We all know that learning new skills and earning certifications can result in a significant pay bump. But just how big is that bump? In its upcoming IT Skills and Salary Report, training firm Global Knowledge crunched some data and produced a number that technologists might appreciate.

Specifically, for those technologists who attributed their latest salary raise to learning new skills, that raise was worth $12,000. For those who attributed their raise to new certification(s), the raise was $13,000. Compare that to the average IT professional raise of $5,000, and you can see how putting some effort into training can translate into significant compensation. 

“Employees who add value to the organization are often rewarded for their performance,” Global Knowledge wrote in a note announcing the report. “That’s why adding new skills, especially in much-needed areas like cybersecurity and cloud computing, has major benefits. IT decision-makers are overwhelmed with skills gaps again this year, so any employee who is proactive in their skill development will be noticed and likely rewarded.”

The firm also believes that the more certifications, the merrier: “In North America, someone with six or more certifications earns $13,000 more than someone with one certification.”

As you can see in the below chart (generated using Burning Glass, which collects and analyzes millions of job postings from across the country), the percentage of tech jobs that request certifications is often rather small—for example, it’s 1.1 percent with software developers/engineers. But those who have certifications can stand out in a crowded job market—or make a better case for that big raise or promotion.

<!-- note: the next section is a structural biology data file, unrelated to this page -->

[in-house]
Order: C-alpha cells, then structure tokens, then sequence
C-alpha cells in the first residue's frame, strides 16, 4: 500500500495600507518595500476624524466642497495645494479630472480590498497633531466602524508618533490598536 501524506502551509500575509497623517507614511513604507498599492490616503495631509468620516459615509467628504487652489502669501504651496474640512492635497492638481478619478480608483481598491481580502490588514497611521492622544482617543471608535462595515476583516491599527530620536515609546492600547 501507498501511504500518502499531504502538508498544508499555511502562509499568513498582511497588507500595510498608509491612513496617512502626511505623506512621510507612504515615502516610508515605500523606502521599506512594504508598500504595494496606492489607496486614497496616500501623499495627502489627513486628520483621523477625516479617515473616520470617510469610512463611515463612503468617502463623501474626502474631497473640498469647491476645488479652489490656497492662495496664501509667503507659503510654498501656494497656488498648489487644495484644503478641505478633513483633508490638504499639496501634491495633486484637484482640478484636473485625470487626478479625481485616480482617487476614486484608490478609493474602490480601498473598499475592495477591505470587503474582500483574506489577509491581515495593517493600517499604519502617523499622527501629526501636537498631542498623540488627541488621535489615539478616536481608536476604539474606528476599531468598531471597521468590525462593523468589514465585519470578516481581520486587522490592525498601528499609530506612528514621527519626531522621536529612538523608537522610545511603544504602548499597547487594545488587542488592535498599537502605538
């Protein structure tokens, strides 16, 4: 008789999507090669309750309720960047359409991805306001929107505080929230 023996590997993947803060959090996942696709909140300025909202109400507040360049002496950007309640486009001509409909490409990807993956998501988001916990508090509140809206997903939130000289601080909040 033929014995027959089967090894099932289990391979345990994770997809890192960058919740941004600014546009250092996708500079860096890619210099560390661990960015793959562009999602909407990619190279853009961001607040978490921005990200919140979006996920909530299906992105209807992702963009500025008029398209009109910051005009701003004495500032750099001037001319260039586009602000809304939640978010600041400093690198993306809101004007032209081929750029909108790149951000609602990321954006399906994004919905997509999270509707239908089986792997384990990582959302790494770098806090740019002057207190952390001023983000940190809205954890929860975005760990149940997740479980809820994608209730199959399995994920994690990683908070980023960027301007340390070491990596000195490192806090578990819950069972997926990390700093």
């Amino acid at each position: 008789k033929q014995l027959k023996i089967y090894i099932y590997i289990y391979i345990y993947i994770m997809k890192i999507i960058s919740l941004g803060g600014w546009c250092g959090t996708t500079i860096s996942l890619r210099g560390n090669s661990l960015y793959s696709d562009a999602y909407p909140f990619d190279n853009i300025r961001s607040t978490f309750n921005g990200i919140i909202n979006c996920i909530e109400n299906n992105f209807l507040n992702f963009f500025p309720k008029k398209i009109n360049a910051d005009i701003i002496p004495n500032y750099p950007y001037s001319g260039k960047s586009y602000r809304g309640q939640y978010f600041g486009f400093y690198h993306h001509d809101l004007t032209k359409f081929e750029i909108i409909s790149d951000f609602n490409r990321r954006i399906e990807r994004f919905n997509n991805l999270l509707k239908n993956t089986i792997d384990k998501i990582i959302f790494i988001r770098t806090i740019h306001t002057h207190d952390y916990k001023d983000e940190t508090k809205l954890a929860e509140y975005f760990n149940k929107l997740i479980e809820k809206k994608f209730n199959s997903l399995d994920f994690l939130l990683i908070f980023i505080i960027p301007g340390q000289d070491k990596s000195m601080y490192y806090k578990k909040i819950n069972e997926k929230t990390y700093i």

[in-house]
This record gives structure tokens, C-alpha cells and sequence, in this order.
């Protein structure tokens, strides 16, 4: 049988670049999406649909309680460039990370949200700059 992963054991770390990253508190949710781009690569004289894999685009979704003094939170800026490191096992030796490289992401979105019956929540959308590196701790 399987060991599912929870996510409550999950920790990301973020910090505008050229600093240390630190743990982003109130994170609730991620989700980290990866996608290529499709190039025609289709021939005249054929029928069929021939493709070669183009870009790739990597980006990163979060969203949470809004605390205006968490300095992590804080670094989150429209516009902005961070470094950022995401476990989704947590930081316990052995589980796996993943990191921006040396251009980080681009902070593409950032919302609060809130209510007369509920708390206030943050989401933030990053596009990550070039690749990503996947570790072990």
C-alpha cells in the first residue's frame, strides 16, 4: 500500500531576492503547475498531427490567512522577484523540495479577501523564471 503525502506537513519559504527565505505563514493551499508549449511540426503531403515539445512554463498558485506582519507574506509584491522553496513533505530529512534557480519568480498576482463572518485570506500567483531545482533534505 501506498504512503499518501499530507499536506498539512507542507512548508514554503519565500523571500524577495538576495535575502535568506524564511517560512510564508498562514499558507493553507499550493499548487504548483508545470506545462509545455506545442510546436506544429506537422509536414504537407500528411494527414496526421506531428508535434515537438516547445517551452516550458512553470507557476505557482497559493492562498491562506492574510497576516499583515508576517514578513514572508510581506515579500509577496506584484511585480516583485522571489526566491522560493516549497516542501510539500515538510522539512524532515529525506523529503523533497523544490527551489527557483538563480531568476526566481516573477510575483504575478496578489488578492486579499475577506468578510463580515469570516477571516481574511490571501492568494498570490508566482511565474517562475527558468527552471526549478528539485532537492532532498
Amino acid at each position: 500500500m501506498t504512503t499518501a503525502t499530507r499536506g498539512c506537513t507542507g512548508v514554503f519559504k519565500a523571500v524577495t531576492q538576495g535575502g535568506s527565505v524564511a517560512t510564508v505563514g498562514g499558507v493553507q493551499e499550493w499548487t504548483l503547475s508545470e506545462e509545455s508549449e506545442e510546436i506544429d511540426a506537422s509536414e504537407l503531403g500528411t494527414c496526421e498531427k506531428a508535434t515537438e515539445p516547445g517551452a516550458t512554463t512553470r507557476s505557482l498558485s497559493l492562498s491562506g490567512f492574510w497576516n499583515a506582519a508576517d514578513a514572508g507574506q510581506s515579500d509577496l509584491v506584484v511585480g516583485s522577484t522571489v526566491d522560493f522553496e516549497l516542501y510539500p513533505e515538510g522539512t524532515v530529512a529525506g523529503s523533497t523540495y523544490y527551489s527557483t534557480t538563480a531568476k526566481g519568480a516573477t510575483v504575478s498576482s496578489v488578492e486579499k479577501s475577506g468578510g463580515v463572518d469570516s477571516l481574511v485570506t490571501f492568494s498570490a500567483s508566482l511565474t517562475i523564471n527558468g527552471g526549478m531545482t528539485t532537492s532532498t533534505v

It’s also vital to note that not all certifications are created equal; a recent analysis by research firm Foote Partners showed that, while the average market value for hundreds of skills climbed in the first quarter of 2020, the market value of around 505 certifications actually declined during the same period. 

Foote Partners hypothesized that the popularity of certain certifications, by flooding the market, also drove down values. In addition, “there remains a lingering bias that taking a proctored exam does not confer expertise in a subject on the test taker, especially when the pass rate is 70 percent correct answers,” its report added. “The certification industry has fought back against this bias by adding laboratory requirements and even peer review panels that decide if the candidate has qualified to receive designation.” 

But again, as this data from Global Knowledge makes clear, there’s a strong case to be made that certifications assures employers that you indeed know the necessary skills, which in turn can open the right doors. This is especially applicable when it comes to highly specialized roles such as machine learning and data science.